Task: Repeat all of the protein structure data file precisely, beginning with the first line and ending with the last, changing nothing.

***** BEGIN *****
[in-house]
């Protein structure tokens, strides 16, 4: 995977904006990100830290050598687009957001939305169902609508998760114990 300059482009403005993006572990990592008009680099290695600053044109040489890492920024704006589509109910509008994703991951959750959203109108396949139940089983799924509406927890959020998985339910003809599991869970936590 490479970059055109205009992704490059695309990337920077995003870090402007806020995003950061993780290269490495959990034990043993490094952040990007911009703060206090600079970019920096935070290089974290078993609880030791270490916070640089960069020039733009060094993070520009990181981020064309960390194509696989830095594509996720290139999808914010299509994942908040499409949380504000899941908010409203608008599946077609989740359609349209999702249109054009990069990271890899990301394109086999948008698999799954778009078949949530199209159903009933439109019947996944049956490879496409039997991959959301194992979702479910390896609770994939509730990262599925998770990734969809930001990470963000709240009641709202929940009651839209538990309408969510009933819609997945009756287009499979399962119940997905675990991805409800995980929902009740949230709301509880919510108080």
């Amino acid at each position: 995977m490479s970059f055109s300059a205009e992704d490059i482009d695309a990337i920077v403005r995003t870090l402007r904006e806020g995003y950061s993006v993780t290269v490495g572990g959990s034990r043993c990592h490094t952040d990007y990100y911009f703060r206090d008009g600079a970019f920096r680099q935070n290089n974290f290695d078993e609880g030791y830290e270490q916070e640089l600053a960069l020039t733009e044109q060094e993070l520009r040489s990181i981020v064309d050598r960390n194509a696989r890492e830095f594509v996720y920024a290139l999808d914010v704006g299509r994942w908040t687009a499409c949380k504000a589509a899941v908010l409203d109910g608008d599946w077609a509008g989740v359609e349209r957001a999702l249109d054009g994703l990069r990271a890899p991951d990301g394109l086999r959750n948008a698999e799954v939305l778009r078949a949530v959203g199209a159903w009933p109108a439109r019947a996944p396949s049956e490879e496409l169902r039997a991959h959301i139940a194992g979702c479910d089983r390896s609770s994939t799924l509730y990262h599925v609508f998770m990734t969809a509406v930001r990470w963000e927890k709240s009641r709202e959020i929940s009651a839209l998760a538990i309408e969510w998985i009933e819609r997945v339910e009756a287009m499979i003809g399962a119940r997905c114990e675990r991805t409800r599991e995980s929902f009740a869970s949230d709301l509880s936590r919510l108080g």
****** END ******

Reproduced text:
[in-house]
């Protein structure tokens, strides 16, 4: 995977904006990100830290050598687009957001939305169902609508998760114990 300059482009403005993006572990990592008009680099290695600053044109040489890492920024704006589509109910509008994703991951959750959203109108396949139940089983799924509406927890959020998985339910003809599991869970936590 490479970059055109205009992704490059695309990337920077995003870090402007806020995003950061993780290269490495959990034990043993490094952040990007911009703060206090600079970019920096935070290089974290078993609880030791270490916070640089960069020039733009060094993070520009990181981020064309960390194509696989830095594509996720290139999808914010299509994942908040499409949380504000899941908010409203608008599946077609989740359609349209999702249109054009990069990271890899990301394109086999948008698999799954778009078949949530199209159903009933439109019947996944049956490879496409039997991959959301194992979702479910390896609770994939509730990262599925998770990734969809930001990470963000709240009641709202929940009651839209538990309408969510009933819609997945009756287009499979399962119940997905675990991805409800995980929902009740949230709301509880919510108080």
């Amino acid at each position: 995977m490479s970059f055109s300059a205009e992704d490059i482009d695309a990337i920077v403005r995003t870090l402007r904006e806020g995003y950061s993006v993780t290269v490495g572990g959990s034990r043993c990592h490094t952040d990007y990100y911009f703060r206090d008009g600079a970019f920096r680099q935070n290089n974290f290695d078993e609880g030791y830290e270490q916070e640089l600053a960069l020039t733009e044109q060094e993070l520009r040489s990181i981020v064309d050598r960390n194509a696989r890492e830095f594509v996720y920024a290139l999808d914010v704006g299509r994942w908040t687009a499409c949380k504000a589509a899941v908010l409203d109910g608008d599946w077609a509008g989740v359609e349209r957001a999702l249109d054009g994703l990069r990271a890899p991951d990301g394109l086999r959750n948008a698999e799954v939305l778009r078949a949530v959203g199209a159903w009933p109108a439109r019947a996944p396949s049956e490879e496409l169902r039997a991959h959301i139940a194992g979702c479910d089983r390896s609770s994939t799924l509730y990262h599925v609508f998770m990734t969809a509406v930001r990470w963000e927890k709240s009641r709202e959020i929940s009651a839209l998760a538990i309408e969510w998985i009933e819609r997945v339910e009756a287009m499979i003809g399962a119940r997905c114990e675990r991805t409800r599991e995980s929902f009740a869970s949230d709301l509880s936590r919510l108080g």